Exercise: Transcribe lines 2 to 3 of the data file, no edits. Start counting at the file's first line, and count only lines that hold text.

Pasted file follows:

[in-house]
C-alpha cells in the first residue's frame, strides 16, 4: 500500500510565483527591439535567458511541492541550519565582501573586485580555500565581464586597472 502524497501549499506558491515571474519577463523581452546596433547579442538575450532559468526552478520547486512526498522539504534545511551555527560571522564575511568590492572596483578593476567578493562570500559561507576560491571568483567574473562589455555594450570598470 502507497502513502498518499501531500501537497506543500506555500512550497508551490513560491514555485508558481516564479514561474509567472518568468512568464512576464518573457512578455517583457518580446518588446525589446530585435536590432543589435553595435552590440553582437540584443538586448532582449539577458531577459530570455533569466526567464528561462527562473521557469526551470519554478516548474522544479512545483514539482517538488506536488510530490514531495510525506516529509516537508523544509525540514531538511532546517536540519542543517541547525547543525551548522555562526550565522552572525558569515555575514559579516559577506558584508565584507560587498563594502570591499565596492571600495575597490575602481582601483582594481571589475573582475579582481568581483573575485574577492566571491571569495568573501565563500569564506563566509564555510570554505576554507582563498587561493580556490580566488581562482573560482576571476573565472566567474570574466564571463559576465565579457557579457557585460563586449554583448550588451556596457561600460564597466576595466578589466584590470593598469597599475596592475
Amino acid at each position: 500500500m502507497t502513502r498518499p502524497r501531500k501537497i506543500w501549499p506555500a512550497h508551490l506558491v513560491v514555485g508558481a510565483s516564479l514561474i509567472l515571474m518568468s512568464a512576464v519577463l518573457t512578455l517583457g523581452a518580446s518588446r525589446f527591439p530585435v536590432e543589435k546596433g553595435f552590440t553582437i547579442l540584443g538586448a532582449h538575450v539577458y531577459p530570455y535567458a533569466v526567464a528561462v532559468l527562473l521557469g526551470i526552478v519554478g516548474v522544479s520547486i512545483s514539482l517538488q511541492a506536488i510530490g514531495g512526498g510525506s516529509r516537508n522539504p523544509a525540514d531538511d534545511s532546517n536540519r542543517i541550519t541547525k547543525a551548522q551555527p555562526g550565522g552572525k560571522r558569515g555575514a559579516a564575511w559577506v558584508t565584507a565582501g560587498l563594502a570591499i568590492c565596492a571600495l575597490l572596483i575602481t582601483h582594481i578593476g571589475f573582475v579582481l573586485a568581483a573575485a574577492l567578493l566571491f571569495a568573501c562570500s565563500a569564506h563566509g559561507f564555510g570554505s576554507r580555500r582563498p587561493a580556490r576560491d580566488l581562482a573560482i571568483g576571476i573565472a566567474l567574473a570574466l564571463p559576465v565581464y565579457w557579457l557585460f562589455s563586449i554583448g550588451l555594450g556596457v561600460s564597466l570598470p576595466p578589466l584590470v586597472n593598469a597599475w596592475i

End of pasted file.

C-alpha cells in the first residue's frame, strides 16, 4: 500500500510565483527591439535567458511541492541550519565582501573586485580555500565581464586597472 502524497501549499506558491515571474519577463523581452546596433547579442538575450532559468526552478520547486512526498522539504534545511551555527560571522564575511568590492572596483578593476567578493562570500559561507576560491571568483567574473562589455555594450570598470 502507497502513502498518499501531500501537497506543500506555500512550497508551490513560491514555485508558481516564479514561474509567472518568468512568464512576464518573457512578455517583457518580446518588446525589446530585435536590432543589435553595435552590440553582437540584443538586448532582449539577458531577459530570455533569466526567464528561462527562473521557469526551470519554478516548474522544479512545483514539482517538488506536488510530490514531495510525506516529509516537508523544509525540514531538511532546517536540519542543517541547525547543525551548522555562526550565522552572525558569515555575514559579516559577506558584508565584507560587498563594502570591499565596492571600495575597490575602481582601483582594481571589475573582475579582481568581483573575485574577492566571491571569495568573501565563500569564506563566509564555510570554505576554507582563498587561493580556490580566488581562482573560482576571476573565472566567474570574466564571463559576465565579457557579457557585460563586449554583448550588451556596457561600460564597466576595466578589466584590470593598469597599475596592475
Amino acid at each position: 500500500m502507497t502513502r498518499p502524497r501531500k501537497i506543500w501549499p506555500a512550497h508551490l506558491v513560491v514555485g508558481a510565483s516564479l514561474i509567472l515571474m518568468s512568464a512576464v519577463l518573457t512578455l517583457g523581452a518580446s518588446r525589446f527591439p530585435v536590432e543589435k546596433g553595435f552590440t553582437i547579442l540584443g538586448a532582449h538575450v539577458y531577459p530570455y535567458a533569466v526567464a528561462v532559468l527562473l521557469g526551470i526552478v519554478g516548474v522544479s520547486i512545483s514539482l517538488q511541492a506536488i510530490g514531495g512526498g510525506s516529509r516537508n522539504p523544509a525540514d531538511d534545511s532546517n536540519r542543517i541550519t541547525k547543525a551548522q551555527p555562526g550565522g552572525k560571522r558569515g555575514a559579516a564575511w559577506v558584508t565584507a565582501g560587498l563594502a570591499i568590492c565596492a571600495l575597490l572596483i575602481t582601483h582594481i578593476g571589475f573582475v579582481l573586485a568581483a573575485a574577492l567578493l566571491f571569495a568573501c562570500s565563500a569564506h563566509g559561507f564555510g570554505s576554507r580555500r582563498p587561493a580556490r576560491d580566488l581562482a573560482i571568483g576571476i573565472a566567474l567574473a570574466l564571463p559576465v565581464y565579457w557579457l557585460f562589455s563586449i554583448g550588451l555594450g556596457v561600460s564597466l570598470p576595466p578589466l584590470v586597472n593598469a597599475w596592475i